From criticizing to providing feedback

At one point, people used to “criticize” each other. But then it was too harsh and hurtful to criticize, so instead, people started “giving criticism” to each other. (Notice the shift from a direct to a more indirect voice.) This was still too hard for many, so then we start to “give constructive criticism.” (Note the addition of a positive adjective — lessening the impact of a negative phrase.)But this was too long to say so then we stopped giving constructive criticism and started “to critique” — which has come to mean “high end criticism.” This then gave way to “giving critiques” (note the same pattern of lessening the impact by turning it from a verb into a noun). This one, however, didn’t last, and was quickly replaced by “giving feedback,” which then became “providing feedback” (note give — provide adds an additional syllable: longer words conceal more than smaller words do) — which is where we remain today.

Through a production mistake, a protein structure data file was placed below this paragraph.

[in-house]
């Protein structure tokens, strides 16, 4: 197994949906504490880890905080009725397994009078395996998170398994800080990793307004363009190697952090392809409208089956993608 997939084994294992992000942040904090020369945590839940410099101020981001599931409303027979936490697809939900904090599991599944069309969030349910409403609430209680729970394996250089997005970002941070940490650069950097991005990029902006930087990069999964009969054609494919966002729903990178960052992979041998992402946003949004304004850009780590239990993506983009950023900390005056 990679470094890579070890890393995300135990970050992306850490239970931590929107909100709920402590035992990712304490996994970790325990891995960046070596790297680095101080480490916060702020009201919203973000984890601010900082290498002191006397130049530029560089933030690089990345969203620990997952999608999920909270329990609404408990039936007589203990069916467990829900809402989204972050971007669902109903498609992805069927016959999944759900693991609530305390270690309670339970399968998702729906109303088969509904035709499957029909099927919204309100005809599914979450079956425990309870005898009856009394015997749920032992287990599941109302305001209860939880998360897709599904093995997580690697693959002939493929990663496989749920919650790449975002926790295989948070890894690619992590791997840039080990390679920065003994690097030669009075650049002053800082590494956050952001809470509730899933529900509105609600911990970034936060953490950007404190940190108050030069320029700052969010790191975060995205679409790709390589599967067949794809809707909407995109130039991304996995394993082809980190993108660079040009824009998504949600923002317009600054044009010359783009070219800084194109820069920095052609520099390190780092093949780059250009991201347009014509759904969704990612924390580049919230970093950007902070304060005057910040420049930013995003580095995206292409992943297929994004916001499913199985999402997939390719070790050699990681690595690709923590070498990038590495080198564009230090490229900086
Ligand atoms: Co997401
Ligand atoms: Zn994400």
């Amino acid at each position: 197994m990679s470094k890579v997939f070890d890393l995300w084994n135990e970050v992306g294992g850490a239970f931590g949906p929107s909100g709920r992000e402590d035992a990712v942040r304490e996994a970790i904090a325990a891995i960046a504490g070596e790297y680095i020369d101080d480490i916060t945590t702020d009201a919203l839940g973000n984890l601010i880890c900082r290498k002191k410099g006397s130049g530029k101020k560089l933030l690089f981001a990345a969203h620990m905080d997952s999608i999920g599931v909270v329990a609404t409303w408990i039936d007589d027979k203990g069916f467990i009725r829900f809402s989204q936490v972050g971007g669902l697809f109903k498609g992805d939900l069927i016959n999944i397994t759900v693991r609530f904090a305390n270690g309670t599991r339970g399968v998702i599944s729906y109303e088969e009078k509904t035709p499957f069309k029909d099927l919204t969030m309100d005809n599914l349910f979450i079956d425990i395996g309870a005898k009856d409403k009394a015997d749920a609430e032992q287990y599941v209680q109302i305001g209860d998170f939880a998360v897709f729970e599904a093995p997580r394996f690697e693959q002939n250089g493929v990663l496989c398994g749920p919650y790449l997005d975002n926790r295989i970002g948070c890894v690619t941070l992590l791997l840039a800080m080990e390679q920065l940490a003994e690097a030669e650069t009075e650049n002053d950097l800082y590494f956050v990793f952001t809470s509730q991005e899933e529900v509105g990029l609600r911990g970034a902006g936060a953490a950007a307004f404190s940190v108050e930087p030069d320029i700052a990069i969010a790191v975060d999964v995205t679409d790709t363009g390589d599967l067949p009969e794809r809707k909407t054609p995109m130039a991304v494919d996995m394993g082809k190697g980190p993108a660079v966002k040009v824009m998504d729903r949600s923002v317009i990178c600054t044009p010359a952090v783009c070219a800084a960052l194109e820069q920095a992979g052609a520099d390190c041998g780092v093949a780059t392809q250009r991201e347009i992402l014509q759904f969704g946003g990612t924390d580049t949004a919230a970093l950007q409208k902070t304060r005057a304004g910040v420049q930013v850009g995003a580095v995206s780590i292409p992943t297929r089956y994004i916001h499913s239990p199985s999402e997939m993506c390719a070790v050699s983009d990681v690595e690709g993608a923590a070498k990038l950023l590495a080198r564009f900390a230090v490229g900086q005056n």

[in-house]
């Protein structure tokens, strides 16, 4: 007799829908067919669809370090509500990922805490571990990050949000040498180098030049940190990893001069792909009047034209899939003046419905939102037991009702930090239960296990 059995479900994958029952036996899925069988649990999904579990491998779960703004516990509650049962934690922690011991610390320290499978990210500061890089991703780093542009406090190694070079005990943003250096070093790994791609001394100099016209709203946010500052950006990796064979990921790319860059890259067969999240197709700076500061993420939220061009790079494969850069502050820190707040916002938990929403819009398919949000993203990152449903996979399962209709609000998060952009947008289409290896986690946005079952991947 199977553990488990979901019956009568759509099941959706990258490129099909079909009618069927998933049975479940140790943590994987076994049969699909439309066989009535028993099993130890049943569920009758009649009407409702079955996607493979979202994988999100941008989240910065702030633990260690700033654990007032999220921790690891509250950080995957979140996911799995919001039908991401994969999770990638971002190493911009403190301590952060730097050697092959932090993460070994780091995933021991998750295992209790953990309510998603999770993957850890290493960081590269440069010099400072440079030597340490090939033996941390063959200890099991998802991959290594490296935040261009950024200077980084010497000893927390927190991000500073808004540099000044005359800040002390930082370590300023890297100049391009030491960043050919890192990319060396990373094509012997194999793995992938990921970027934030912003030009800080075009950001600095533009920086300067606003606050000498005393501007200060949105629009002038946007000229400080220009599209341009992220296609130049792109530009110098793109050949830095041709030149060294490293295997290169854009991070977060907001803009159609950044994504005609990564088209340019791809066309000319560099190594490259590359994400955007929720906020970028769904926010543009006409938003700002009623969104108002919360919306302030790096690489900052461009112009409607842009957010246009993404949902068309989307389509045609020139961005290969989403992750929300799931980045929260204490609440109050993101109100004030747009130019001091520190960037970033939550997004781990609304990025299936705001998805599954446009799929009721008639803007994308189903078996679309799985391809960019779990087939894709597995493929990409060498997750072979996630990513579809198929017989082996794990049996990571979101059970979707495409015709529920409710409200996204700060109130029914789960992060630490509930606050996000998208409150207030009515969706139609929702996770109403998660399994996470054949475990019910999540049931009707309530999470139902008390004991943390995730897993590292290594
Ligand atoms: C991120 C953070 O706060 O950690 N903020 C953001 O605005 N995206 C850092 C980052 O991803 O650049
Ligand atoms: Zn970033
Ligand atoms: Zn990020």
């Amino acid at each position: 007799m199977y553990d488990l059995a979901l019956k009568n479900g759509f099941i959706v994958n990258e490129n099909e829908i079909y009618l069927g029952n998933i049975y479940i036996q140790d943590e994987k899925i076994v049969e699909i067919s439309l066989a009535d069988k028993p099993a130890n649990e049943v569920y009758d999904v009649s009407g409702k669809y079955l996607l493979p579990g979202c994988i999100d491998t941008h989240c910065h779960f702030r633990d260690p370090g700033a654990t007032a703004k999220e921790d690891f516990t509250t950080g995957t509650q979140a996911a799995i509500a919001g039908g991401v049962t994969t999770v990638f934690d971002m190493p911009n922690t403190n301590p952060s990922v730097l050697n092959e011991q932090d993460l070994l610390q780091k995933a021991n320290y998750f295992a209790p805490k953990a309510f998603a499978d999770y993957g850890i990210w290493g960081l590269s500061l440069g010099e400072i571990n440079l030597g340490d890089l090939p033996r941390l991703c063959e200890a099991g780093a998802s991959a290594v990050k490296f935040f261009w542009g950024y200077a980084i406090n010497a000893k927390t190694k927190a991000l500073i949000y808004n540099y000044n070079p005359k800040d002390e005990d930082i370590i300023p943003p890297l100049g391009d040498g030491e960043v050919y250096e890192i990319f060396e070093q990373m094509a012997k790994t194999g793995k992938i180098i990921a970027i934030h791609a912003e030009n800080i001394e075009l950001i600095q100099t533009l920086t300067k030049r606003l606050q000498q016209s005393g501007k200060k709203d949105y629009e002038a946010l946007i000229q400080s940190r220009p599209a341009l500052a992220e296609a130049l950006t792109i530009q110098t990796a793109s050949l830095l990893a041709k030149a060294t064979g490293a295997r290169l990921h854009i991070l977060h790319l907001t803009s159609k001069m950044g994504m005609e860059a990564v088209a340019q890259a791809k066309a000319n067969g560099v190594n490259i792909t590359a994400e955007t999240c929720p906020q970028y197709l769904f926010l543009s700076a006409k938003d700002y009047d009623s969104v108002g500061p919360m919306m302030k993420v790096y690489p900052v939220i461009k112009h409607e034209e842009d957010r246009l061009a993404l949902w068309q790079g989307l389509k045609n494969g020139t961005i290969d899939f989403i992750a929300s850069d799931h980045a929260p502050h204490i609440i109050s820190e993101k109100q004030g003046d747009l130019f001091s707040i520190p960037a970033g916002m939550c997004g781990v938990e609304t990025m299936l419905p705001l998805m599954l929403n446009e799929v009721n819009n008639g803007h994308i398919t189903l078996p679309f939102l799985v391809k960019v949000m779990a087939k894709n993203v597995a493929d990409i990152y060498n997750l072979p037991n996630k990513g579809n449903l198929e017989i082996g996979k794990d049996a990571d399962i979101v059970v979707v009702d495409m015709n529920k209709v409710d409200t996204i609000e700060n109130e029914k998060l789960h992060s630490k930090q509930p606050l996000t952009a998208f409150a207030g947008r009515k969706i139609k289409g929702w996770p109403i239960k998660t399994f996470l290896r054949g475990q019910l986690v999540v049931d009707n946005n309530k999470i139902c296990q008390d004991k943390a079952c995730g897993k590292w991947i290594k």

Although we’re still “giving/providing feedback” today, that’s just starting to be replaced by its successor: “providing developmental feedback.” (Note, again, another example of adding a positive adjective to a negative phrase.)

This pattern is more invidious than it seems to be at face value: big words often hide big deeds, and big deeds are more often than not bad deeds. One of the key weapons in fighting the laziness of thought (and all the problems that derive from this) is through clarity in language. (Random thoughts)

By Richard Brisebois

I help companies develop their leaders. I help managers develop themselves and their teams.
Richard Brisebois is a leadership development professional who has worked with 7,000+ managers, leaders, and business owners in 40+ countries, from Fortune50 executives to SME business owners and tribal leaders. He specializes in designing and facilitating leadership development programs as well in team coaching.